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      Honeymoon phase over for cell phone law

      If you're going to succumb to distracted driving, it could cost you.

      The ban on talking on your cell phone while driving has been in effect for 66 days in the State of Illinois.

      But you might be surprised by how many people have received tickets for that offense during that time period.

      Driving is something most of us do every single day.

      But so is talking on our cell phone.

      Since January 1, it has been illegal in Illinois to do both at the same time, unless it's hands free.

      Quincy resident Valerie Young thinks it's smart to just let it ring.

      "I've been trying to abide by it myself, but like I said it's hard," said Young.

      The city has only handed out one ticket in 2014, and that is surprising for Officer Kelly Vandermaiden.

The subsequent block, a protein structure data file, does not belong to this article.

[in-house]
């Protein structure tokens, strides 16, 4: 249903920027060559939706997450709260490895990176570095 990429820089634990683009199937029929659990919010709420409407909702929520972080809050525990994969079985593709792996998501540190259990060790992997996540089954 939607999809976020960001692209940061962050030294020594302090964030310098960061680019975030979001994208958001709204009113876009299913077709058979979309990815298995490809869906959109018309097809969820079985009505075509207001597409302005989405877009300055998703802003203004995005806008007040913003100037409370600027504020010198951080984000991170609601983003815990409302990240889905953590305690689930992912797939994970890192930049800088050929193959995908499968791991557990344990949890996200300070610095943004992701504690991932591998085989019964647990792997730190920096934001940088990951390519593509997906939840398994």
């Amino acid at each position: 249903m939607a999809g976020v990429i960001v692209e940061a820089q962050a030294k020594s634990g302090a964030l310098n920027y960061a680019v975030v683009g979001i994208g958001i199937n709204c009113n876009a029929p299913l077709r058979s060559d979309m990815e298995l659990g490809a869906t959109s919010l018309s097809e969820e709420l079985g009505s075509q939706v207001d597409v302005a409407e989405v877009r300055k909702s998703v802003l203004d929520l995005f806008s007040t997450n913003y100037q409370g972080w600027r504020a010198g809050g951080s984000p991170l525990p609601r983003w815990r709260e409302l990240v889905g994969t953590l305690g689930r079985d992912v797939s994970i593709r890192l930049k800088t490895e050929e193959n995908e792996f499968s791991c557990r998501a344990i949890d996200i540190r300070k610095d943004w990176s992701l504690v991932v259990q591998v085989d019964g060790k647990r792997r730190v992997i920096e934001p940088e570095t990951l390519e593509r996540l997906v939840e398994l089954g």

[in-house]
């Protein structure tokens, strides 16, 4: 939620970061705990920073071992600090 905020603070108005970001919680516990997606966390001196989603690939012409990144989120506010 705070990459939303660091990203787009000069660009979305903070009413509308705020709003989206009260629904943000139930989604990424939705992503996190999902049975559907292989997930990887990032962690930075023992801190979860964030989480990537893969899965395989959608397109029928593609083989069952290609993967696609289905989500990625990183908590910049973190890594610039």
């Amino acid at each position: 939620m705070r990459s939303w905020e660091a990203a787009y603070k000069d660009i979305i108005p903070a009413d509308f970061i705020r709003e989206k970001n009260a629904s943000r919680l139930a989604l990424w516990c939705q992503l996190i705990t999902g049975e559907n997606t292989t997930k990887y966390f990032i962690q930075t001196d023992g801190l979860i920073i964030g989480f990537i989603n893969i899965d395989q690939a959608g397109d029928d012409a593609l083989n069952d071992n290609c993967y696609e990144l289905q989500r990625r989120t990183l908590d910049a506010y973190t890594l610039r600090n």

That's not to say there haven't been warnings.

      "I am little bit surprised that's there's only been one," said Vandermaiden. "I think people are doing a better job not using their cell phone while they're driving. I think initially it was hard for people to get in that habit, but I think once they do, they're doing a great job."

      If you're going to succumb to distracted driving, it could cost you.

      Tickets start at $75 for your first time, $100 for the second, $125 for the third, and $150 for every time after.

      Young shared her advice for when you're tempted to answer your phone.

      "It could prevent a lot of accidents," said Young. "If you do, pull over or wait. Nothing's more important than your life."

      In regards to using ear buds when driving, it is against law to have both in your ears while driving, but one ear bud is allowed.

      Vandermaiden said the bottom line is to give yourself as little distraction as possible.